3. China says: Tibet already has autonomy
Tibet already has autonomy as the Tibet Autonomous Region of the PRC. Tibetans are free to follow their traditions and Tibetan Buddhism is protected.
This map shows historic Tibet – the Tibet Autonomous Region (TAR) is only part of this and millions of Tibetans live outside it.
The TAR has autonomy in name only. In reality, the most senior political position in the region, the TAR Communist Party Secretary, has never been occupied by a Tibetan and Beijing is in charge. The official language is Chinese, with many Tibetan children losing their ability to speak and write Tibetan. Resistance to China's rule - from singing to environmental protests – is met with repression and brutality.
As for the right to follow Tibetan Buddhism freely, monasteries are subject to monitoring and control by the Communist Party and monks and nuns are feared and often persecuted by the Chinese regime. Any Tibetan possessing an image of the Dalai Lama risks imprisonment.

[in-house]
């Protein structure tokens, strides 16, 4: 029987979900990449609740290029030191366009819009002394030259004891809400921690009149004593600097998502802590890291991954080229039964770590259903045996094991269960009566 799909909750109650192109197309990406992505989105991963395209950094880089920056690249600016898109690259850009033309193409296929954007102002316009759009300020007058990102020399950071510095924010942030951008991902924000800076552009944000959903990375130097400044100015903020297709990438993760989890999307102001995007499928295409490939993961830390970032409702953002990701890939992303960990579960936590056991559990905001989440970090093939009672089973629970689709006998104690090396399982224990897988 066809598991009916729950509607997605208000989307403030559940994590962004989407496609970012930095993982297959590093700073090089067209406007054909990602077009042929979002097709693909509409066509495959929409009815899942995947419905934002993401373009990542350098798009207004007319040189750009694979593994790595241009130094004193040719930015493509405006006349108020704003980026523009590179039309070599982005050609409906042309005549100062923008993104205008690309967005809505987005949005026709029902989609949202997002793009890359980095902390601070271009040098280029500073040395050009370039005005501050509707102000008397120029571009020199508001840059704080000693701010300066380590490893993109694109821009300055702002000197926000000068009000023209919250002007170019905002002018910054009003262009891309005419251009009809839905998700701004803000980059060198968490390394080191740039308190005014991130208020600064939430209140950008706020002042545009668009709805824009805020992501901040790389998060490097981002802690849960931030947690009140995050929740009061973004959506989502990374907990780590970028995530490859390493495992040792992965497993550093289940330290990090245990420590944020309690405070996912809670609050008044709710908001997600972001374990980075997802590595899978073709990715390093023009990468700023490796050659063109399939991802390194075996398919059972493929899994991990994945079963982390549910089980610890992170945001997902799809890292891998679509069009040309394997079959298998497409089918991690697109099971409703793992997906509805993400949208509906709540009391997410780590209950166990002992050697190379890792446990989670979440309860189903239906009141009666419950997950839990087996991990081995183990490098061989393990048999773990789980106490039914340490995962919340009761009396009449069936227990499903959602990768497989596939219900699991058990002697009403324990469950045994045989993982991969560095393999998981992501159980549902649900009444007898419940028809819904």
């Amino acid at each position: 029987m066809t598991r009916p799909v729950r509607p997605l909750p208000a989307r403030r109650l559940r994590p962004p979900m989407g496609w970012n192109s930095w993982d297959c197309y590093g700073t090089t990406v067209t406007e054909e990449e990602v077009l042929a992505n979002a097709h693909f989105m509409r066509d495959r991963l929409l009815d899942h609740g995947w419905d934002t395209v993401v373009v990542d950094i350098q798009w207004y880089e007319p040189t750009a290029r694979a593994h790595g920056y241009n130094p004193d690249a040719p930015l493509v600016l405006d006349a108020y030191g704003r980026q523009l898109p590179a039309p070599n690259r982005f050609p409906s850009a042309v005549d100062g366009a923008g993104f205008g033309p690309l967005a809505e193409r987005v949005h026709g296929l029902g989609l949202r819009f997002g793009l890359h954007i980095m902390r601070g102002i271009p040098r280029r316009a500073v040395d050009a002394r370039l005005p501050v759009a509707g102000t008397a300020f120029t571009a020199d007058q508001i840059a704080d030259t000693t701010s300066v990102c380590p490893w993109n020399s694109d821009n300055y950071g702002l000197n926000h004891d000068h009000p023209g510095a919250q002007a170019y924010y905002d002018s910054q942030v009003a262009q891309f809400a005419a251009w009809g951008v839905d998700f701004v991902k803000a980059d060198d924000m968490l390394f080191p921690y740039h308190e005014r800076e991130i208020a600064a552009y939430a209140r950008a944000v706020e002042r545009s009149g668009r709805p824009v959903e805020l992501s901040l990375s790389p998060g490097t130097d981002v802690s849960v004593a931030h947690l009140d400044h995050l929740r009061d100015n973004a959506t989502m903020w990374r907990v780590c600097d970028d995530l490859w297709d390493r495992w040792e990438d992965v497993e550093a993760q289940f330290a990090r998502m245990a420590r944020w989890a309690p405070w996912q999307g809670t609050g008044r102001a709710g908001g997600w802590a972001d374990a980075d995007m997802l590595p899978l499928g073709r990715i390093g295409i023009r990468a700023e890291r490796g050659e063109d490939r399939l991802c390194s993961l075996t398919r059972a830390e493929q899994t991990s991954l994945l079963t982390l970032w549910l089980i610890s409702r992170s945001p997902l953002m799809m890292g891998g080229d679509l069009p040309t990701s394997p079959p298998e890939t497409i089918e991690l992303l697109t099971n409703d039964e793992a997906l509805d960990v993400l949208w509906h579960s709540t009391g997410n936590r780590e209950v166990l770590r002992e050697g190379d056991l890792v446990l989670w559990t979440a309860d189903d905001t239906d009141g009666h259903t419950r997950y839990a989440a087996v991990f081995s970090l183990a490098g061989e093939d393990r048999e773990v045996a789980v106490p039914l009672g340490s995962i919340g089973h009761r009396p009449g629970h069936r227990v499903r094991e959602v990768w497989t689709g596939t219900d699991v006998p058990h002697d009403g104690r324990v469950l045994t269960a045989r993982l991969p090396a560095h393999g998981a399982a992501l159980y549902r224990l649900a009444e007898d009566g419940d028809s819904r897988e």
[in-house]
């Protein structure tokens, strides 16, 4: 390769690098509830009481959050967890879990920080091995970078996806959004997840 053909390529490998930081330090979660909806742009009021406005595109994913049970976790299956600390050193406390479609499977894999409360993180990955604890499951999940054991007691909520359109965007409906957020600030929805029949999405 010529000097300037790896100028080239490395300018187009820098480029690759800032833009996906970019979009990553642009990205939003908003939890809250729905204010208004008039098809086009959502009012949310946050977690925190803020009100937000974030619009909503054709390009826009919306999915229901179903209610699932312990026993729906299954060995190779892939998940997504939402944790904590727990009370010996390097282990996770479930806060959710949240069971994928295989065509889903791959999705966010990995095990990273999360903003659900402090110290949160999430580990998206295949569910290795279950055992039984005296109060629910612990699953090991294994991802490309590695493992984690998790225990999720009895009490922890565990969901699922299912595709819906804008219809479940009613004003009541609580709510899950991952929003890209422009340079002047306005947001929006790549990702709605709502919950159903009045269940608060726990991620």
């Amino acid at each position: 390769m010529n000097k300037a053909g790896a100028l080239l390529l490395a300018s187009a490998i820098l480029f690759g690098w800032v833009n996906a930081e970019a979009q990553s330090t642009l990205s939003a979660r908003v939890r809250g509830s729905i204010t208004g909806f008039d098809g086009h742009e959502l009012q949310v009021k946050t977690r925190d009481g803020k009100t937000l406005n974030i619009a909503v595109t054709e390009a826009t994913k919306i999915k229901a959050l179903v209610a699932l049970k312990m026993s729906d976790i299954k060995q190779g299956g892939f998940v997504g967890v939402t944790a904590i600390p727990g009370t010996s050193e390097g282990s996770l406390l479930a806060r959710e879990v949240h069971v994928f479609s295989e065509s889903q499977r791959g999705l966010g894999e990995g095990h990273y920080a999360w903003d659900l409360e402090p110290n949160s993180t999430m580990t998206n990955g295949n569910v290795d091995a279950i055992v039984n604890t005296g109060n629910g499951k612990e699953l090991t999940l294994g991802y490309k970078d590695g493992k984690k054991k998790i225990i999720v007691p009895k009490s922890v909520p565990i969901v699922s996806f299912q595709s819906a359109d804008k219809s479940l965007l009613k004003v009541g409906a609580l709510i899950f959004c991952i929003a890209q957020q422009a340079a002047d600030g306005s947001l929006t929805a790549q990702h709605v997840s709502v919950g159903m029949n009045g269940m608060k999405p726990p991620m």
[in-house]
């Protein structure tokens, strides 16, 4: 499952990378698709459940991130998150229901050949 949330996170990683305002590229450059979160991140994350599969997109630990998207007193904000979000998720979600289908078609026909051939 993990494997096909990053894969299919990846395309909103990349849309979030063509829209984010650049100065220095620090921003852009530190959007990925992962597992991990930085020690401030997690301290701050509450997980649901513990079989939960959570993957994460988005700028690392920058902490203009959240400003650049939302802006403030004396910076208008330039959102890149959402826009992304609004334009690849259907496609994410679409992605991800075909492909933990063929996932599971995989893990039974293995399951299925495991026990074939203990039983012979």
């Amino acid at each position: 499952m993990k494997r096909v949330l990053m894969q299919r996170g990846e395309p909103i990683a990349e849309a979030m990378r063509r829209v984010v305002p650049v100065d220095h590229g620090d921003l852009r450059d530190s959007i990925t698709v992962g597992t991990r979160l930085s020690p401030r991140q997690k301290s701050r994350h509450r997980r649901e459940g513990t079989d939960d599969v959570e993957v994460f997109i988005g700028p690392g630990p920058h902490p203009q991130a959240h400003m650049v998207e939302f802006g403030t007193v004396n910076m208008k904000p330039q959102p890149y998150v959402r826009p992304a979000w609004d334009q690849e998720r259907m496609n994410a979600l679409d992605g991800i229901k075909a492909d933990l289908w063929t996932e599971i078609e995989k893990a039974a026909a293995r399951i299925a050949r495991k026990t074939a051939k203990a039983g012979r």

4. China says: Tibetans are prosperous and happy under China’s rule
Since China peacefully liberated Tibet it has seen glorious development: there’s almost zero poverty, disease and hunger; life expectancy has doubled; literacy has risen from 5% to 85% and former slaves have been given land. There has also been huge investment in infrastructure, jobs, housing, schools and hospitals.
China’s propaganda images, like this one, are designed to show how happy Tibetans are. This couldn't be further from the truth, with Tibetans left disadvantaged in their own country. For example:
- Infrastructure projects enable the movement of China’s military, mass immigration of Chinese workers, Chinese tourism and access to Tibet’s rich resources. They enforce China’s control.